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Your Unique Value Proposition is Your Key to Attracting Customers

June 23, 2015 by Carrie Maslen

A millennial entrepreneur in a thriving urban center in India asks how he can attract more customers into his shop. Define your unique value proposition, advises the Small Business Coach.

The Business

A small optician shop in India that provides services and products – including eye tests, contact lenses, and sunglasses – to customers who are generally between the ages of 20-45.

The Challenge

“I am a businessman and I am just 19 years old. I would like some tips to grow my business and want to do something unique in the market. My shop is not seeing the same good sales results as other shops.”

The Advice

A critical first step for you is to establish your value proposition. What is the unique value that you will offer to your customers? Are you going to build your value, brand and reputation on:

  • Low price?
  • Fast delivery?
  • Unlimited options for your consumers?
  • High level of customer service?

There are many options, and you need to pick the one that will be the cornerstone of your philosophy.  It is not possible to deliver all of these to your customers, so you will need to focus on the most essential cornerstone and build your business plan around it.

It is also important to understand how your value proposition differentiates your company from your competitors. If your competitors are all taking a Low Price approach, then I would recommend a High Value or some other angle so you stand apart from them.

One other key element is to understand how your customers prefer to get their information. Do you know where they go for trusted advice? Is advertising important to them or are word-of-mouth referrals more influential? With so many millennials in your target customer segment, do you have a presence on social media? If referrals are key, how are you encouraging your existing customers to spread the word about your business?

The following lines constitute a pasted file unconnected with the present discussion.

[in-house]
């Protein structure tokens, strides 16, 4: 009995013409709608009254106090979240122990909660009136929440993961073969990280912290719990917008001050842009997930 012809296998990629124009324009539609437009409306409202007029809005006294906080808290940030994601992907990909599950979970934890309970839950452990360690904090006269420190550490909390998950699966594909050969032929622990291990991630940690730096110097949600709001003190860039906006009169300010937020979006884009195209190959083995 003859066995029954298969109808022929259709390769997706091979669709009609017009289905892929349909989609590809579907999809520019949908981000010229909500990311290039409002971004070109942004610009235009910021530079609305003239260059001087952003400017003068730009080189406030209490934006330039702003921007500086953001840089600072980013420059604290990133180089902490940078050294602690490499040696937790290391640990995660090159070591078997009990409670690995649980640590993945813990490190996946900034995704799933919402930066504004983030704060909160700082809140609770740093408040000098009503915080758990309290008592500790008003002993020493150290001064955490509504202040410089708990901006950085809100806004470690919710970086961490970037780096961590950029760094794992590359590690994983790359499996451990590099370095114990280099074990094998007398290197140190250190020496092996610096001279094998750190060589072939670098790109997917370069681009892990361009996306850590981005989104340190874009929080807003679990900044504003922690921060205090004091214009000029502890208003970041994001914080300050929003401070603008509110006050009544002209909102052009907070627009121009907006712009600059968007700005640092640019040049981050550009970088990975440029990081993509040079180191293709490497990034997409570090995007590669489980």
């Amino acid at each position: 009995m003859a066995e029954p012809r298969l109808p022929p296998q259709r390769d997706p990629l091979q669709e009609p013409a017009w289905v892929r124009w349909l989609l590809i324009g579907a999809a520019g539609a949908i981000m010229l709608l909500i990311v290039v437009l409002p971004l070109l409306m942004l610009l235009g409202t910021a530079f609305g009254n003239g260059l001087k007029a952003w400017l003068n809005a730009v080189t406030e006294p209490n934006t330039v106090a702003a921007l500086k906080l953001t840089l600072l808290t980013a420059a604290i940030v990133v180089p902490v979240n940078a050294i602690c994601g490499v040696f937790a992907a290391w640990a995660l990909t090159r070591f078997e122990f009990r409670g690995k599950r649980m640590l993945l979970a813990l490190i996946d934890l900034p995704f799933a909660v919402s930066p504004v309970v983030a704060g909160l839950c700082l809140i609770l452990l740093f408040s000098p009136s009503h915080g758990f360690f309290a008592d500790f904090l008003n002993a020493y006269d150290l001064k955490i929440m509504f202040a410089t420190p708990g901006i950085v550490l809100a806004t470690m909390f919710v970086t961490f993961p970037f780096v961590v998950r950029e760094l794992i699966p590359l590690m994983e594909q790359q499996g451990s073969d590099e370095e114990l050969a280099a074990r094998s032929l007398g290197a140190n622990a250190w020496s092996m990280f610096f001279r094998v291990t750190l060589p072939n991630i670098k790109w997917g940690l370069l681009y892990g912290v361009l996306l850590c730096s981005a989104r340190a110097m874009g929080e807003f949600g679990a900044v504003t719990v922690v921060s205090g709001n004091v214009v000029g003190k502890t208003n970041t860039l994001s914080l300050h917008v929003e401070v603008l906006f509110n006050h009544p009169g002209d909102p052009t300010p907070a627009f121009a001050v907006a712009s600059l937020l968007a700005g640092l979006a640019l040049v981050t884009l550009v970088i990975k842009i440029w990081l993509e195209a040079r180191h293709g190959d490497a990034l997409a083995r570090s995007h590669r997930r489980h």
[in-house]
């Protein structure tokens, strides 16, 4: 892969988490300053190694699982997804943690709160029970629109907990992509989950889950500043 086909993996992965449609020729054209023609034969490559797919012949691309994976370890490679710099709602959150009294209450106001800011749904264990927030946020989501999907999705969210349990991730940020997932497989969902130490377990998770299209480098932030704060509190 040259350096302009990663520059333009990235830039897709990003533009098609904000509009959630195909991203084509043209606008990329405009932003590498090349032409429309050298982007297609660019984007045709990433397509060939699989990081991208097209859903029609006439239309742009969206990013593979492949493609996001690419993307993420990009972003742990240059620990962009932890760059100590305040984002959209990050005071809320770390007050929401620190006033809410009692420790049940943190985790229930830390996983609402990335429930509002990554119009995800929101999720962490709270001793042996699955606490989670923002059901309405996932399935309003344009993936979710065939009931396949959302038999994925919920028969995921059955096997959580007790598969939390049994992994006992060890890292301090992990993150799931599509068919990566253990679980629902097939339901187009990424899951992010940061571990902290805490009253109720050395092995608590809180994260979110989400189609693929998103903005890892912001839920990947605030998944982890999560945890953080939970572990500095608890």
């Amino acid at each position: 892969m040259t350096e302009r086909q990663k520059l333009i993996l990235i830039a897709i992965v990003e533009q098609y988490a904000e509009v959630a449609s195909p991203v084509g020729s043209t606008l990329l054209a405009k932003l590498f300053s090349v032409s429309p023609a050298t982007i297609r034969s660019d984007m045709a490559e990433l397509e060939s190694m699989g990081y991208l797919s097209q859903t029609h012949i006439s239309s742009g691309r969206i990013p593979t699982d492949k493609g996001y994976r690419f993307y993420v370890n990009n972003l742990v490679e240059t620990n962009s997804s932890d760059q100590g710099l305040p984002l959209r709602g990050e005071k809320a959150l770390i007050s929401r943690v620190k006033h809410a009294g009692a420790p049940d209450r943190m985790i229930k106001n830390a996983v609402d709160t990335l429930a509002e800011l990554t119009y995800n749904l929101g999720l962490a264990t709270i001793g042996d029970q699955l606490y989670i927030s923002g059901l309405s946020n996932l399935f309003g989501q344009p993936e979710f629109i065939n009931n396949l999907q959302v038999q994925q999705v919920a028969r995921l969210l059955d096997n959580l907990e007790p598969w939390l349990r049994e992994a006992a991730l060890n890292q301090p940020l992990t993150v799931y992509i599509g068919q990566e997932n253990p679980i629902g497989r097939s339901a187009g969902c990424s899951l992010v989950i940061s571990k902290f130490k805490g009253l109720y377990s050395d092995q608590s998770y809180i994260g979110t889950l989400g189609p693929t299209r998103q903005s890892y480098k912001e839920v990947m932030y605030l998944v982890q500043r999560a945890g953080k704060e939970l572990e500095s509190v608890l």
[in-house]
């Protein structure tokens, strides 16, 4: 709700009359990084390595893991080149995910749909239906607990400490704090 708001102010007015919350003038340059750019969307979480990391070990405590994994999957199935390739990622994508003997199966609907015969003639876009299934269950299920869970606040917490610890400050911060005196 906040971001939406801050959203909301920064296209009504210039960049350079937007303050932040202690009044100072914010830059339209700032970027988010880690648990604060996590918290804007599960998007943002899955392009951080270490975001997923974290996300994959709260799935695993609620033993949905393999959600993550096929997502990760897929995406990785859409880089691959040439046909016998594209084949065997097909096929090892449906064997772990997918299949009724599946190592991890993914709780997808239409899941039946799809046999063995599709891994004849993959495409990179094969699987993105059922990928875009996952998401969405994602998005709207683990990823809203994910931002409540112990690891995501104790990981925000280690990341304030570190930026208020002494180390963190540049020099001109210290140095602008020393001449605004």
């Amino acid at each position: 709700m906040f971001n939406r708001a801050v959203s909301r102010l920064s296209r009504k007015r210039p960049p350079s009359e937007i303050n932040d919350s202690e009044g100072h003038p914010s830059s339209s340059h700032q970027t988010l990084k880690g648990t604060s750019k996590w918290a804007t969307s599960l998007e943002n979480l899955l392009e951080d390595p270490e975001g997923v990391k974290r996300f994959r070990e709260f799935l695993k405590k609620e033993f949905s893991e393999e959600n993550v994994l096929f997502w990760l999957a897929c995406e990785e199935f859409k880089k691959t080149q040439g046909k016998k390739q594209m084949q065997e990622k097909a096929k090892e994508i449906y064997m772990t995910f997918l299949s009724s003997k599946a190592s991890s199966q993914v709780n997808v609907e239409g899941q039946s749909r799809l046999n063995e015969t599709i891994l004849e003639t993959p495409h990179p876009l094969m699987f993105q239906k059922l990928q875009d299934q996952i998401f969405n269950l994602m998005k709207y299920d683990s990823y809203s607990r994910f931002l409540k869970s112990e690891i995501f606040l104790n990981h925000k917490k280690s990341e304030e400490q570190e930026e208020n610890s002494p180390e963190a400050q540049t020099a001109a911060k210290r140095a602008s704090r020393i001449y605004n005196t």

The Entrepreneur’s Reaction

“Thank you, I will consider your advice in my business. First, I will take the feedback from the existing customers about their tastes and preferences. Then, I’ll develop an approach according to it. Competitors seem to be interested in providing the lowest price. So, I may want to focus on quality. Still, I’ll reply to you with the results of the survey and then discuss an approach for the future.”

The Small Business Coach

Carrie Maslen_SBCThis week’s Small Business Coach is Carrie Maslen, Vice President of Small and Medium Enterprises (SME), SAP. Twitter: @carriemaslen

If you have a question about how to run your small business better, smarter, and faster – send it in to The Small Business Coach using the form below or email it to newsroom@sap.com. Be sure to follow SAP’s latest news and events for small business on Facebook and Twitter @SAP4SmallBiz.

The questions and reactions that appear here have been lightly edited for style and format.

Read more from The Small Business Coach series.

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